Week 52. How did we even get here?
I’ve not worked on Argus and SNAFU every week since I started the project, so it has technically been a bit longer, but there have been 52 weeks now that I’ve put in at least one hour’s work in a given week.
The number of hours in any given week have been a bit variable. As little as one and as many as 40 or so, but usually trending towards the low-end (especially early on). The median is probably about ten hours.
I had sincerely hoped that by the time I wrote this post, I’d have finished refactoring the narrative, done the visual-effects refit, and finished the subsequent edit-and-polish, but no.
I’ve been working backwards through the narrative on this, and the job is just not yet done. All the scenes from scene 300 onwards have been done, and I’m working my way through the 200s now (about halfway through those).
It’s painstaking work. The syntax of the story source is not just a revision or two out-of-date. It’s like 20 revisions out of date, and needs to be modernised so that I can get all the benefits of the new syntax. The overall syntax has stabilised so a mammoth rework like this isn’t going to have to happen again (with any luck at all). That’s good.
One that’s done, I might be able to spend some more time producing an authoring tool for stories, which would be an improvement over just a text-editor.
Still, 52 weeks. Wow.
In week 0, a partner and I were walking on a beach in Apollo Bay, just talking out notions, and brainstorming.
In week 1, it was just a set of ideas in a simple text-file, comprising a prototype grammar that I thought might be workable.
In week 2, I’d revised that a dozen times and had a simple interpreter that could read and process some of the simpler constructs.
In week 4, I had a small windows application, lacking any traces modernity, written against the old-school GDI32 API.
After that, it started to get exciting. Around this time last year, in development week 12, I wrote the first weekly devblog entry for it, shortly after the first alpha-demo builds rolled out.
Now the whole thing runs on SDL, and on two platforms (Windows 64 and Linux 64), and looks a good deal more modern. There’s a quarter million words of narrative, in umpty-thousand variations, and no kind of conventional narrative diagram gives you any useful overview of how it all hangs together, varies, and branches.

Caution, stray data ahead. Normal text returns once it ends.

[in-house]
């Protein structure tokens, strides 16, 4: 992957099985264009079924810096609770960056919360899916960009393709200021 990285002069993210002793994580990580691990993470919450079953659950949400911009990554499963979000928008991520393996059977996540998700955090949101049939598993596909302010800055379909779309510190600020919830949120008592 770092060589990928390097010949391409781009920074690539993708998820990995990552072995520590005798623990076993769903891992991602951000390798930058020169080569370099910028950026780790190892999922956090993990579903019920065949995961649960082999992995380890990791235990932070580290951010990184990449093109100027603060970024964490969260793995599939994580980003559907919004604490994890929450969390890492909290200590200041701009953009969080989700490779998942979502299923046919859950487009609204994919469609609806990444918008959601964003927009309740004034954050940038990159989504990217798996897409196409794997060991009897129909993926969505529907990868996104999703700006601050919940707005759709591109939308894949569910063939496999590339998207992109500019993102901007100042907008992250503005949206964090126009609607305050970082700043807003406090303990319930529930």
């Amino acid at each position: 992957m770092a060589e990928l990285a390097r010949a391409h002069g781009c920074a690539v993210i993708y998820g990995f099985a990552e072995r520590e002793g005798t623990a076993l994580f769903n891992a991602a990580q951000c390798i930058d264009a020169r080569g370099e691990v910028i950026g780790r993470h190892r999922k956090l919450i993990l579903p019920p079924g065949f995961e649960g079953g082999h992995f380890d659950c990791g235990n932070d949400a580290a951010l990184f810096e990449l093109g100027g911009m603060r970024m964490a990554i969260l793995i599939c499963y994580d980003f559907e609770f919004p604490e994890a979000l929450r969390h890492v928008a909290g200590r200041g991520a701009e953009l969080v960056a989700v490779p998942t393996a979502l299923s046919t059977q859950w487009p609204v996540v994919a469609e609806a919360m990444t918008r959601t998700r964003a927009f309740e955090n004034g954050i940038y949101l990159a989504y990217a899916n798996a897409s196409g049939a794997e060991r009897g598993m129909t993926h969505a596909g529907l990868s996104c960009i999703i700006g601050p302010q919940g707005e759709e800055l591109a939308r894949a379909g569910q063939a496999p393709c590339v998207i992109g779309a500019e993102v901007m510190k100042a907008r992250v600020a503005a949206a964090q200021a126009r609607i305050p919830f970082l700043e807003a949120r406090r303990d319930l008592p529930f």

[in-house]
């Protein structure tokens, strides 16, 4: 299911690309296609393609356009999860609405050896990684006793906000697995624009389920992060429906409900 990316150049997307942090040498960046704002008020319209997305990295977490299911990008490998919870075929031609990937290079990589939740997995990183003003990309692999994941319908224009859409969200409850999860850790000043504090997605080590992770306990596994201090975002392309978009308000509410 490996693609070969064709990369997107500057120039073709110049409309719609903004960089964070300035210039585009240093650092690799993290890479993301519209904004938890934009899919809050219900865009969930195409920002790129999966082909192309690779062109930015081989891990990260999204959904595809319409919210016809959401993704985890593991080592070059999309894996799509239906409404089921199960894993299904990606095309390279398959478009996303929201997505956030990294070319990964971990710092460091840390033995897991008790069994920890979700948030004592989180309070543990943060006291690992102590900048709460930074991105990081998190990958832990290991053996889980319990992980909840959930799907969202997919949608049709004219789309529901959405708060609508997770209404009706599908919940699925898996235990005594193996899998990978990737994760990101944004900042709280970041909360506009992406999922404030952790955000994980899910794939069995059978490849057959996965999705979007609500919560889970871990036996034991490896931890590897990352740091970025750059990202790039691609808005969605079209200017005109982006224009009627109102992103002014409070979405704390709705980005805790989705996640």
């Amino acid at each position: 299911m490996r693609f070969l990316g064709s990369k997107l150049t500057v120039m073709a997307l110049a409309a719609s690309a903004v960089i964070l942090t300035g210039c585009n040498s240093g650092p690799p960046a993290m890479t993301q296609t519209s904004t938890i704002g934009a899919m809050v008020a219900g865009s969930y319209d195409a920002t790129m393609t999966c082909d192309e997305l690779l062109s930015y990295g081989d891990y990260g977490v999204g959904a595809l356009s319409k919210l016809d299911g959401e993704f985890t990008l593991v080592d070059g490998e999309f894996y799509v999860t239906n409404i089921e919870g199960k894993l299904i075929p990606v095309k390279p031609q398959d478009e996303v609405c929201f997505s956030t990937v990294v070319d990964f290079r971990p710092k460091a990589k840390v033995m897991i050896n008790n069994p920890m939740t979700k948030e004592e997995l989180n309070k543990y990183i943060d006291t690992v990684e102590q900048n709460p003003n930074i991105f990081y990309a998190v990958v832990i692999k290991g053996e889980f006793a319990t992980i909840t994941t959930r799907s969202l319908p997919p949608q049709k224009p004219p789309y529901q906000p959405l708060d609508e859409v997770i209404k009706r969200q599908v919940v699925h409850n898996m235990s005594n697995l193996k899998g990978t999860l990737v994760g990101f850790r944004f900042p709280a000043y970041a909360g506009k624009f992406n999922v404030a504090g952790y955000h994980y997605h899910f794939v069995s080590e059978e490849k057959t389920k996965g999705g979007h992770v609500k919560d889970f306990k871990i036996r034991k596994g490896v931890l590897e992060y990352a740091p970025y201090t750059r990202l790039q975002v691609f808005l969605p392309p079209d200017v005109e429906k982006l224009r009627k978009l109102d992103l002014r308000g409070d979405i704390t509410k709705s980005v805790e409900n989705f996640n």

I may have to invent something new. I’ve had to invent and implement a lot of new things for this project already. What’s a few more?
I’m surprised to be here. I’m surprised to still be powering along.
I’m surprised to be feeling more motivated now than I have at other times during those 52 weeks.
I’m even somewhat surprised to be back in game-development.
Indie game-development was, in a sense, my first career choice, way back when, when electronic games could only really be practically developed by soldering transistors together, and the idea of having a generalised CPU involved was still FutureTech. Before there even really were electronic games. When computers came within reach, I made seven games, and sold them.
And it seems, I’ve come full-circle again, having done almost everything else at one time or another, in between.
I don’t know how long this game will take to finish, and the specs have changed a dozen times or more, but if there’s any kind of a lesson here, it’s “don’t stop.”
However much or little work you can manage to put in on your game, just keep plugging away and you’ll keep making progress.
Happy anniversary, Argus and SNAFU. Maybe you’ll be done by the next one. Maybe you won’t be, but I’ll just keep on with you until you’re done. Whenever that is.